Hooke describes the texture of the cork and the smallness of the cells
Preparation of cork and its porous texture
I took a good clear piece of Cork, and with a Pen-knife sharpen’d as keen as a Razor, I cut a piece of it off, and thereby left the surface of it exceeding smooth, then examining it very diligently with a Microscope […] judging from the lightness and yielding quality of the Cork, that certainly the texture could not be so curious, but that possibly, if I could use some further diligence […] I could exceeding plainly perceive it to be all perforated and porous, much like a Honey-comb, but that the pores of it were not regular; yet it was not unlike a Honey-comb in these particulars.
First, in that it had a very little solid substance, in comparison of the empty cavity that was contain’d between […], for the Interstitia, or walls (as I may so call them) or partitions of those pores were neer as thin in proportion to their pores, as those thin films of Wax in a Honey-comb (which enclose and constitute the sexangular cells) are to theirs.
Next, in that these pores, or cells, were not very deep, but consisted of a great many little Boxes, separated out of one continued long pore, by certain Diaphragms […] these […] were indeed the first microscopical pores I ever saw, and perhaps, that were ever seen, for I had not met with any Writer or Person, that had made any mention of them before this […]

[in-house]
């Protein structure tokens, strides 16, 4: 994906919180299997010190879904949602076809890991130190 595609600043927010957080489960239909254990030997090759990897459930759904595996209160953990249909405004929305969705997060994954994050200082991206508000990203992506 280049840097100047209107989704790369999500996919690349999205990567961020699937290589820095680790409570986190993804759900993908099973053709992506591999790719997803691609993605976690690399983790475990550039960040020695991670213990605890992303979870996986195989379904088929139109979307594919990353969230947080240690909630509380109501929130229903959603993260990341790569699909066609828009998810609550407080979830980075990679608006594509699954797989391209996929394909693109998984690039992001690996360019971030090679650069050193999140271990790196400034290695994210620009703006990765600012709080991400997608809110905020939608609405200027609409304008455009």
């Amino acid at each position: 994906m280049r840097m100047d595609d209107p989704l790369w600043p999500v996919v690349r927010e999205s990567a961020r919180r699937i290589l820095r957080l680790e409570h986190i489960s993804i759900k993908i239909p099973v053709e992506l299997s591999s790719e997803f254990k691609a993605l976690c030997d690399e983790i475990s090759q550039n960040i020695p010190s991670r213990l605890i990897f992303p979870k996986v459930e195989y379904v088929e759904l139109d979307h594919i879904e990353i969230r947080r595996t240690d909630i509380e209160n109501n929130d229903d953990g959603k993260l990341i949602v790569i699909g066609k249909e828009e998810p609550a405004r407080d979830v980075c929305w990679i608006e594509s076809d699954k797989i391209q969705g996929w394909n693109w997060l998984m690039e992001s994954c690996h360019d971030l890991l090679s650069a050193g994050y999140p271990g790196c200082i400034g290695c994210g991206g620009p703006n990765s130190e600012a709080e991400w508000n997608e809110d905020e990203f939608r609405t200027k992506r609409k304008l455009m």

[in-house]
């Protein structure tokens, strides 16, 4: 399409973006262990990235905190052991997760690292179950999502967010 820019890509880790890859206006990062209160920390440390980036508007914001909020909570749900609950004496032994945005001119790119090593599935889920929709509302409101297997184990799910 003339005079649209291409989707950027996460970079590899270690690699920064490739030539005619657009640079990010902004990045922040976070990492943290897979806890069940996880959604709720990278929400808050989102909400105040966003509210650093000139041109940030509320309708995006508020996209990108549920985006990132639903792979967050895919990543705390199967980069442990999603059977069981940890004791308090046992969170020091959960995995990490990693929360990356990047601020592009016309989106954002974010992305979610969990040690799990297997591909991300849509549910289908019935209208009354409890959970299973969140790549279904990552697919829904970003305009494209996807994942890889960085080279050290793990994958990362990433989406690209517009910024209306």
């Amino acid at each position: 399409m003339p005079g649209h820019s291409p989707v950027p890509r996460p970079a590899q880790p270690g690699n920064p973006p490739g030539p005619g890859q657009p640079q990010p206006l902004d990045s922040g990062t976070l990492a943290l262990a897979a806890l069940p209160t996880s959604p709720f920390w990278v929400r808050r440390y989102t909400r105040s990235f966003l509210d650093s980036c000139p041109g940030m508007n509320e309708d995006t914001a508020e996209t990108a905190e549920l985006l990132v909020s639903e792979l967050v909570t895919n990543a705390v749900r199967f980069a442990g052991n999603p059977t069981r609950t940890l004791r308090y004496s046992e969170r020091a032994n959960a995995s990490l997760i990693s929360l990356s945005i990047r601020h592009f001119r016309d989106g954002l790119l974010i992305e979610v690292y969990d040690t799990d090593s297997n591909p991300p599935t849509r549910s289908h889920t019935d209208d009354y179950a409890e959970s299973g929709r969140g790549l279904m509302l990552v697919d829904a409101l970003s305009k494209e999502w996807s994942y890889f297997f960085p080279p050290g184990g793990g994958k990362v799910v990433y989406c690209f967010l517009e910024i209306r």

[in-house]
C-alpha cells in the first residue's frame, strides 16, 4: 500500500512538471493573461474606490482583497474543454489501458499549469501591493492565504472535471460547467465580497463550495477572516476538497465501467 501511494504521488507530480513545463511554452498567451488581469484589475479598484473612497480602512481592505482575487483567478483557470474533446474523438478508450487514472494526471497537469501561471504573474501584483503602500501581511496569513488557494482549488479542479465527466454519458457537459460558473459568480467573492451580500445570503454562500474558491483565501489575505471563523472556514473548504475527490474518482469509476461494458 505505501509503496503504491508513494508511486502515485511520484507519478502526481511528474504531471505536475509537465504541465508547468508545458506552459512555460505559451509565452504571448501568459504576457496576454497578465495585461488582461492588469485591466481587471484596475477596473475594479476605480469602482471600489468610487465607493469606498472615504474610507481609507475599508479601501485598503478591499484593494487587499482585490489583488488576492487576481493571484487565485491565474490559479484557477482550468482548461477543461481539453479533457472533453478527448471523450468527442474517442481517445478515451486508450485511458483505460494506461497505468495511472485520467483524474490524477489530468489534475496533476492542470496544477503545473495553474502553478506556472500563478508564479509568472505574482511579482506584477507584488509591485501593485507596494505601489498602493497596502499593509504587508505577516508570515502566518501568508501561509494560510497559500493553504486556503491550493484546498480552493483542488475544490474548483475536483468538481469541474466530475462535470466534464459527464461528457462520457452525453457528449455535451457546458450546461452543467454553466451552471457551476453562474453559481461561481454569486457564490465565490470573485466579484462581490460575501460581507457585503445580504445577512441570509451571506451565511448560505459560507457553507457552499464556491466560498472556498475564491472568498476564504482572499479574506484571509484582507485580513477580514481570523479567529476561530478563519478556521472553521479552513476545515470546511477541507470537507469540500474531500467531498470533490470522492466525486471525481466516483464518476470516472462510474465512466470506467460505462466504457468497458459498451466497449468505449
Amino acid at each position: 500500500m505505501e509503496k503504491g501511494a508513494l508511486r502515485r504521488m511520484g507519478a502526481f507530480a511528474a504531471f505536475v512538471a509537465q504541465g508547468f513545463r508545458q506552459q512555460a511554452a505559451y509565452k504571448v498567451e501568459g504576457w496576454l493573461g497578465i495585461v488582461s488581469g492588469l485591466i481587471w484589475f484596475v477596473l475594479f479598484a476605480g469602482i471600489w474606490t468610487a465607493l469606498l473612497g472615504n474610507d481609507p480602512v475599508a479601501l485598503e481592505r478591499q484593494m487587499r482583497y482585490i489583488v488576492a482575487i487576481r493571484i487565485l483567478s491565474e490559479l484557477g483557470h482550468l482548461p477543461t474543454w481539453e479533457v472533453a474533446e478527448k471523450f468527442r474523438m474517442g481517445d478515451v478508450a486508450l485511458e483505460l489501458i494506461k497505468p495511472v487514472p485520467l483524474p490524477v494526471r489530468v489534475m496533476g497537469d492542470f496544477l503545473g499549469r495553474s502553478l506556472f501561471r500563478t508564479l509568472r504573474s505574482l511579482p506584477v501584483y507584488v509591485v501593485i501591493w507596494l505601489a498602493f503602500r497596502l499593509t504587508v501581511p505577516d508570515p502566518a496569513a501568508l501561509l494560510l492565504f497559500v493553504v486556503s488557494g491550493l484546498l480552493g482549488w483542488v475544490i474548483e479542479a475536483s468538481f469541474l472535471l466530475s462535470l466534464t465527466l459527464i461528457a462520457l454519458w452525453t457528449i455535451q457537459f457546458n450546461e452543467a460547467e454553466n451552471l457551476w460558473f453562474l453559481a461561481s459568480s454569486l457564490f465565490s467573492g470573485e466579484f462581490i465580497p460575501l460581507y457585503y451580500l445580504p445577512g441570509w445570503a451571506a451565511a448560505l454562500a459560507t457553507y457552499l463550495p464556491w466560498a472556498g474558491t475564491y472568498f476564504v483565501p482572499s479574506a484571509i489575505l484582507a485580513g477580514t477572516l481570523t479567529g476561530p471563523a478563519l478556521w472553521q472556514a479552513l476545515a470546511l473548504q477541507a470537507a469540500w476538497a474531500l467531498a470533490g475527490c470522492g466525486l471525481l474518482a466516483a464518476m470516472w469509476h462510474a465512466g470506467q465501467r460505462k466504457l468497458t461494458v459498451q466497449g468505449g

Incredible smallness of cells
But, to return to our Observation. I told several lines of these pores, and found that there were usually about threescore of these small Cells placed end-ways in the eighteenth part of an Inch in length, whence I concluded there must be neer eleven hundred of them, or somewhat more then a thousand in the length of an Inch, and therefore in a square Inch above a Million, or 1166400. and in a Cubick Inch, above twelve hundred Millions, or 1259712000. a thing almost incredible, did not our Microscope assure us of it by ocular demonstration; nay, did it not discover to us the pores of a body, which were they diaphragm’d, like those of Cork, would afford us in one Cubick Inch, more then ten times as many little Cells, as is evident in several charr’d Vegetables; so prodigiously curious are the works of Nature, that even these conspicuous pores of bodies, which seem to be the channels or pipes through which the Succus nutritius, or natural juices of Vegetables are convey’d, and seem to correspond to the veins, arteries and other Vessels in sensible creatures, that these pores I say, which seem to be the Vessels of nutrition to the vastest body in the World, are yet so exceeding small, that the Atoms which Epicurus fancy’d would go neer to prove too bigg to enter them, much more to constitute a fluid body in them. And how infinitely smaller then must be the Vessels of a Mite…